On the 16th November, Wera Hobhouse, Liberal Democrat MP for Bath, asked the Ministers for the Department of Digital, Culture, Media & Sport what steps the Education Secretary was taking to engage more children with music.
In her question to the Minister for Media, Tourism and Creative Industries, Mrs Hobhouse praised the UK’s only young carers’ creative orchestra, Bath Philharmonia, who she welcomed to Parliament earlier this year. She then expressed her regret that many young people across the UK do have access to music education.
A-Level music entries are currently at their lowest ever, according to research by the Independent Society of Musicians (ISM). Participation fell by 7% this year, and has decreased by 45% since 2010. The ISM also found that recruitment for teachers for secondary music courses had seen an alarming decline, with just 35% of the target for secondary music education being met.
Last year, the Department of Digital, Culture, Media & Sport published a new National Plan for Music Education, which aimed to increase opportunities for all children to engage in music. Sir John Whittingdale told Mrs Hobhouse that he had worked closely with the Department for Education to improve the delivery of the Music Hub investment programme and the Music Progression Fund.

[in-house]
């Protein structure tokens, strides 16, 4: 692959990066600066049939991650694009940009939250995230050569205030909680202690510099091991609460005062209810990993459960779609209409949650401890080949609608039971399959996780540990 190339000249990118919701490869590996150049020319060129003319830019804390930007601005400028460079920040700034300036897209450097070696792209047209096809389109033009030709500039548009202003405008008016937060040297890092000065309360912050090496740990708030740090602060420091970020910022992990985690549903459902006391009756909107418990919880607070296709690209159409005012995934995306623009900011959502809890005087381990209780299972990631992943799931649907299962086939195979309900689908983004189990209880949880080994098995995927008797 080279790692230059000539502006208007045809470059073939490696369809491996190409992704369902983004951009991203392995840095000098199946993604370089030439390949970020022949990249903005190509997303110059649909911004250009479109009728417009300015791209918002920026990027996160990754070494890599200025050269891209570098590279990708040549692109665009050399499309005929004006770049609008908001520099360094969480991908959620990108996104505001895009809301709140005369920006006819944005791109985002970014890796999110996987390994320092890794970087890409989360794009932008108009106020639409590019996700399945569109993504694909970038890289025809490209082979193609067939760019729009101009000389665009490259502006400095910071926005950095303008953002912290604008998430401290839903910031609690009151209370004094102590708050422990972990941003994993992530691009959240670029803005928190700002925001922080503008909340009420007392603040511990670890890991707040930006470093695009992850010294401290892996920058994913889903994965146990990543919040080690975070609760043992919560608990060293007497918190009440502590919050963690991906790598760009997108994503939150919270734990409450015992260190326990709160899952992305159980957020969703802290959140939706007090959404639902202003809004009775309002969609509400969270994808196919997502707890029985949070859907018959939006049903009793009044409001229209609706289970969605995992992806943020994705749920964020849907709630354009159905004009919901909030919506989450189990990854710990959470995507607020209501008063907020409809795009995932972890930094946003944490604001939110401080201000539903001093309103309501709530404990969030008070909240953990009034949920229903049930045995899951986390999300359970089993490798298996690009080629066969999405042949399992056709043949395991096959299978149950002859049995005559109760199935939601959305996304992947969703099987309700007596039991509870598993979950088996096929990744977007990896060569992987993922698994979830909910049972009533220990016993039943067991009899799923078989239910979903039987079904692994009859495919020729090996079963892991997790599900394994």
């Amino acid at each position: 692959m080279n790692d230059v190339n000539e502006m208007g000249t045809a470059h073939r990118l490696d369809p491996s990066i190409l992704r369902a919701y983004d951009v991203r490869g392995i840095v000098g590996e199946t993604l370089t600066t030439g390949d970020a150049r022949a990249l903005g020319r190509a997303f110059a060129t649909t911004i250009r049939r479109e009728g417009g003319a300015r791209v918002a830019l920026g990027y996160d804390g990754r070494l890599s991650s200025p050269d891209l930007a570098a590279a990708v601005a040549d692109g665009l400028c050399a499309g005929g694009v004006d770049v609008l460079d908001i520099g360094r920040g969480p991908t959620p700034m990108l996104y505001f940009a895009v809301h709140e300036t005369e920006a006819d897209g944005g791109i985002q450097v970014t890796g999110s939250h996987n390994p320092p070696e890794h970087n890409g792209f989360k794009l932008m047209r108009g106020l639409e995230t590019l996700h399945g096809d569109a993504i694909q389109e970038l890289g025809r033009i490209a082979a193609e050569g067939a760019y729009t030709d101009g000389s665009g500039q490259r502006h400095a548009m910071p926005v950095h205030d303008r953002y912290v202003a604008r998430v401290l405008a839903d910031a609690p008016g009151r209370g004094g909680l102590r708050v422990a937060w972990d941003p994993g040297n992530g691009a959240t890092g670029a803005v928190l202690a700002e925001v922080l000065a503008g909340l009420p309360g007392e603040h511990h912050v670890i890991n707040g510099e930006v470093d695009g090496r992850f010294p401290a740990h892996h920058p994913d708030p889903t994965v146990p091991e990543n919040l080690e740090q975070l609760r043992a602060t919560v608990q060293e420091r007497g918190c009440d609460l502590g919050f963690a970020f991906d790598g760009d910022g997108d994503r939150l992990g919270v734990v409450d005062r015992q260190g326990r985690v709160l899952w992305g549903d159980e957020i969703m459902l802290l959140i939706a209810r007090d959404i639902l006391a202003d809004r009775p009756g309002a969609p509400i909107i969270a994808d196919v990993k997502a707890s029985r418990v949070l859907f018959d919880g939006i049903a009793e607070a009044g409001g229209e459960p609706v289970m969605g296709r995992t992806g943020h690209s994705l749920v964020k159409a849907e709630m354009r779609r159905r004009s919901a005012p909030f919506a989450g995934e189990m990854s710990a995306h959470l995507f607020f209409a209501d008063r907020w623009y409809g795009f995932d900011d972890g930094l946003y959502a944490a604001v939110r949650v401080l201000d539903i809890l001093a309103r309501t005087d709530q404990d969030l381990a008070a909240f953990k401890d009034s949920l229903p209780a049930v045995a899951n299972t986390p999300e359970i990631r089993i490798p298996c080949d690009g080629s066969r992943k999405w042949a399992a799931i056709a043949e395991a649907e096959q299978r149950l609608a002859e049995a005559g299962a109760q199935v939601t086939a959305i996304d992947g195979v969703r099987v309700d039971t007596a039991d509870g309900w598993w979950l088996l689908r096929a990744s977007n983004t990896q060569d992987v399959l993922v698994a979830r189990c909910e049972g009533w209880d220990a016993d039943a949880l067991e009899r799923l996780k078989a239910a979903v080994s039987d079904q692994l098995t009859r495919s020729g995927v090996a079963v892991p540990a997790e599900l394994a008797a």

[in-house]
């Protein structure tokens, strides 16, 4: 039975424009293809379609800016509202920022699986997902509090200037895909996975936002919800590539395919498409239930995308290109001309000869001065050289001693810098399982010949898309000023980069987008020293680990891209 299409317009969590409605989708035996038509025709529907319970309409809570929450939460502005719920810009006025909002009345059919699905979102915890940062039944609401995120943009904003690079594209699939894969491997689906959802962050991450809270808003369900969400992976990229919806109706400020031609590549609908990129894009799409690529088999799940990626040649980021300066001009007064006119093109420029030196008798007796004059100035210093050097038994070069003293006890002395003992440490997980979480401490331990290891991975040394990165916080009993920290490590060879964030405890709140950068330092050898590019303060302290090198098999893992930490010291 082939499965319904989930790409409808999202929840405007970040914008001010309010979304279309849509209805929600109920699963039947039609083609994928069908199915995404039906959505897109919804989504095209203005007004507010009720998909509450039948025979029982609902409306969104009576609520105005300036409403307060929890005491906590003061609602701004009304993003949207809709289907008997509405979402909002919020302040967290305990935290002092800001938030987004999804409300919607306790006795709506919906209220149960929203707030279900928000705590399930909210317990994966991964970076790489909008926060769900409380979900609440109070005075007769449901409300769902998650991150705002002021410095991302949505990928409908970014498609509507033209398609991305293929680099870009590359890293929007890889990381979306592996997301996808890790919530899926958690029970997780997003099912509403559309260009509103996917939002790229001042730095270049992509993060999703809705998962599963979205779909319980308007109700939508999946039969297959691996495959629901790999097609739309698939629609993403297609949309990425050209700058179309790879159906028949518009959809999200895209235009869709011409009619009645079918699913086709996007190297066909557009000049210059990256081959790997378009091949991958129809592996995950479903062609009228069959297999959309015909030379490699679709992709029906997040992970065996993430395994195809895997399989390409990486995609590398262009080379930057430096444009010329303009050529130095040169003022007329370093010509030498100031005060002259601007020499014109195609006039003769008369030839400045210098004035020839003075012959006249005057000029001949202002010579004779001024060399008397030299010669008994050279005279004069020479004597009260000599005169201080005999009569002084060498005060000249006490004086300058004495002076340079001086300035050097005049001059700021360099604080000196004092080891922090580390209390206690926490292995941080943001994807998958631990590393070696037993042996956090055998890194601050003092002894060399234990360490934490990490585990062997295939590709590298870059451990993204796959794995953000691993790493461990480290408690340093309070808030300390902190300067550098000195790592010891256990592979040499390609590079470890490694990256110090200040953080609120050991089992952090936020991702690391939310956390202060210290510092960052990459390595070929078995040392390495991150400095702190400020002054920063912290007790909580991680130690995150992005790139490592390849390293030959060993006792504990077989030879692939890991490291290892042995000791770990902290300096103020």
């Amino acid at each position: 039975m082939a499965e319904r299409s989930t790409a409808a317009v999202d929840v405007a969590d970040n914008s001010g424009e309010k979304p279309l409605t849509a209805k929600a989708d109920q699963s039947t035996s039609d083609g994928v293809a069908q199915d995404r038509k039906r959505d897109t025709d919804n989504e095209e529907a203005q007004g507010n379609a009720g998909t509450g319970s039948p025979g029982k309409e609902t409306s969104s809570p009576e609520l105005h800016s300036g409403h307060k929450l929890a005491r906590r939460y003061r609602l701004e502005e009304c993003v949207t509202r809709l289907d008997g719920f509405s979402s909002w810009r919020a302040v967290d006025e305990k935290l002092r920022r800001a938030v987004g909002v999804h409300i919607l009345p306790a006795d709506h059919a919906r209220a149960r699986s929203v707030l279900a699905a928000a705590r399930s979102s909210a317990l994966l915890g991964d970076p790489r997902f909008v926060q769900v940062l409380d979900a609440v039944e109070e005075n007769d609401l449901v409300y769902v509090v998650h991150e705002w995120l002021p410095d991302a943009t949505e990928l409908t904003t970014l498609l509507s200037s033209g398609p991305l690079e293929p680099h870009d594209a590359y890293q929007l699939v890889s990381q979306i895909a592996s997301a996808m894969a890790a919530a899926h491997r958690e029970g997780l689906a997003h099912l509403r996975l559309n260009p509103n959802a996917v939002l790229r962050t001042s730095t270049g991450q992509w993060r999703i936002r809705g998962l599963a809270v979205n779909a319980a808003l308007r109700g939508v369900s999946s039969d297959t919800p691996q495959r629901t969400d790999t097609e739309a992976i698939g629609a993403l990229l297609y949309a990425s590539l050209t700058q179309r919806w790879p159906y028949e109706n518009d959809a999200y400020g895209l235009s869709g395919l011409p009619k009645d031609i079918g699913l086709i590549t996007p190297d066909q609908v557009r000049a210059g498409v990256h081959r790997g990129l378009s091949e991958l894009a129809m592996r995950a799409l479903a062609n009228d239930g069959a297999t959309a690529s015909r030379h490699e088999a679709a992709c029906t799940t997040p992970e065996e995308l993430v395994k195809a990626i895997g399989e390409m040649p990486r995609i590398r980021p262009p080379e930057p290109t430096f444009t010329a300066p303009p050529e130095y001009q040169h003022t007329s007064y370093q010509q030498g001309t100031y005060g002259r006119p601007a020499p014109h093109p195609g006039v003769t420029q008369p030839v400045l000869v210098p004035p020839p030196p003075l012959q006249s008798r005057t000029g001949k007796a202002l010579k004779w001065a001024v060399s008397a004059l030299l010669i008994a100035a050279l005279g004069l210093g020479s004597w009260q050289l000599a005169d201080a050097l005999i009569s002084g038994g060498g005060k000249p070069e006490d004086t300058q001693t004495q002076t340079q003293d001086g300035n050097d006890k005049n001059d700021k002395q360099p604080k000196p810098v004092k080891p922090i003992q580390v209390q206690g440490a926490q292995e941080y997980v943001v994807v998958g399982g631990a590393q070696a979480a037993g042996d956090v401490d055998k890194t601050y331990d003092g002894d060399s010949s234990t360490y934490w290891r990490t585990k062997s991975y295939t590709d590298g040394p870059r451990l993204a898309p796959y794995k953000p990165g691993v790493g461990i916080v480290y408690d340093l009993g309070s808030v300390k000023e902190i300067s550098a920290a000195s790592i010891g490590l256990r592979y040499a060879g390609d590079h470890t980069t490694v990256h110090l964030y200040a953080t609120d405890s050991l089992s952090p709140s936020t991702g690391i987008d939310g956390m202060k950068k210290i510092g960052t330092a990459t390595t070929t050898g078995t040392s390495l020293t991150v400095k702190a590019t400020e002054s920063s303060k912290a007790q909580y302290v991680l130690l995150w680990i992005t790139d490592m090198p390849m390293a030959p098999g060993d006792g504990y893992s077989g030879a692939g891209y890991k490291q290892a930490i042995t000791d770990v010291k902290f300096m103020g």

The Bath MP then asked the Minister for Media, Tourism and Creative Industries to confirm how many schools had implemented the national plan to increase music education. While the Minister replied that the proportion of pupils studying for a music qualification at Key Stage 4 has remained stable over the past few years, research from the ISM tells a different story. GCSE music entries have fallen 12.5% just in the last year, and declined by 36% since 2010.
Wera Hobhouse, Liberal Democrat MP for Bath, commented:
“We all know that music is vital to improving wellbeing and yet the rates of children engaging with music at school are dismal.
“The government are leaving us in the dark about schools’ progress following the National Plan for Music Education, and we are no closer to improving issues with teacher recruitment and retention.
“We must do better to ensure that all children across the UK have access to vital and transformative music education.”